Why Donald J. Trump is our president: Saturday morning, there it was, as fresh and as cool as the proverbial "other side of the pillow!"
The report had been published online at 6:30 AM. This is the way the report was described in MOST RECENT/VIEW ALL, Slate's main list of its featured contents:
STRATEGIST EDITORS / SEPT 7, 2019 / 6:30 AMFinally, but also at last! Finally, we were going to get some straight talk concerning some news a person could actually use!
When Should You Replace Your Pillows?
Hungrily, we clicked Slate's link. Main headline included, the report to which we were taken started as shown below:
STRATEGIST EDITORS (9/7/19): When Should You Replace Your Pillows?By now, we were truly curious—and perhaps a bit ashamed. We'll admit that we've never given much thought to the question of pillow replacement and when it should take place.
For something you use every night, pillows are surprisingly easy to forget to refresh. If it feels a little lumpy at bedtime, by morning you’re probably more focused on your coffee than last night’s sleep. But when exactly should you replace your pillows? The sleep specialists we reached out to had varied opinions.
We make the analysts sleep on their arms, or perhaps on their shoes, in their spartan sleeping quarters. And when it comes to our own pillow replacement needs, we've never achieved an appropriate focus. We've never much wondered or cared!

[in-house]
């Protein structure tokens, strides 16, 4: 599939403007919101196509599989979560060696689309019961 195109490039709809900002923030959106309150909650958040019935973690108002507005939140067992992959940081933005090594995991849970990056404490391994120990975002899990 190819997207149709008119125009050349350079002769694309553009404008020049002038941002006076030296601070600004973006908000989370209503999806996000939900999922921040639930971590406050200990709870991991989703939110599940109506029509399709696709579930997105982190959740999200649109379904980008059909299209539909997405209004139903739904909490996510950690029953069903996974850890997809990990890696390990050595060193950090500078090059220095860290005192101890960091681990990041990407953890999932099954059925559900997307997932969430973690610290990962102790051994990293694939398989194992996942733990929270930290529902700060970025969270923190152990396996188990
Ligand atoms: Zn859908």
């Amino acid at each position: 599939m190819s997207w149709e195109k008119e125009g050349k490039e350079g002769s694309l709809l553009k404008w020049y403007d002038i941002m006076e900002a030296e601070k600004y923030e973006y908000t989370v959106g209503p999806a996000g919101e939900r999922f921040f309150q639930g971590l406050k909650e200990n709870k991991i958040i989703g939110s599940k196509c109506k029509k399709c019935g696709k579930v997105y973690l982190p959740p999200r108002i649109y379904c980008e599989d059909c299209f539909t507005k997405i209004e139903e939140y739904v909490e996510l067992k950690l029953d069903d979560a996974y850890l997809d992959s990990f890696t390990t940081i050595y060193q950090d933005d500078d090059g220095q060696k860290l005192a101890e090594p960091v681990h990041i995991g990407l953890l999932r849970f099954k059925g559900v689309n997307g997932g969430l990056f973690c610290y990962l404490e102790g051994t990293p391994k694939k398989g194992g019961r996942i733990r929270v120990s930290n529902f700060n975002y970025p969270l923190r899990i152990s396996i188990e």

Now, though, the unnamed "Strategist Editors" had reached out to several sleep specialists—and it sounded like the specialists held competing views! When do you need to replace your pillow? The unnamed editors' unhinged report continued exactly like this:
STRATEGIST EDITORS (continuing directly): Dr. Joshua Tal, a psychologist who specializes in sleep disorders, told us he has heard that anywhere between two and seven years is a good time frame for pillow life expectancy. Dr. Janet Kennedy, a clinical psychologist and founder of NYC Sleep Doctor, said you can expect a basic poly or down-alternative pillow (also known as fiber pillows) to last only six months to a year. And Dr. Michael Gelb, a TMJ and sleep specialist, told us fiber pillows usually last one to two years. All agreed that down pillows last a bit longer—“three or more” years, says Gelb—but can be difficult to clean, which can, according to Kennedy, lead to “allergies, congestion, and even snoring."The editors had spoken to two psychologists and to a TMJ specialist, whatever the heck that is. But their views on how long a pillow might last were all over the place.
If the varied time frames are a bit confusing, you can always try what Tal calls the “shoe test,” coined by sleep specialist Michael Breus. “What you do is you fold your pillow in half, put a shoe on the back side of the pillow, and then let go of the pillow,” says Tal. “If the pillow folds back into shape and flings the shoe off of it, you’re good. If it doesn’t, it’s kind of lost its ability to hold your head up properly.” (Just be sure to use a substantial shoe and not, say, a flip-flop.)...
In fairness, Dr. Tal only shared what he has heard about the subject at hand. He then suggested the old "shoe test"—and do not use a flip-flop if you adopt this approach!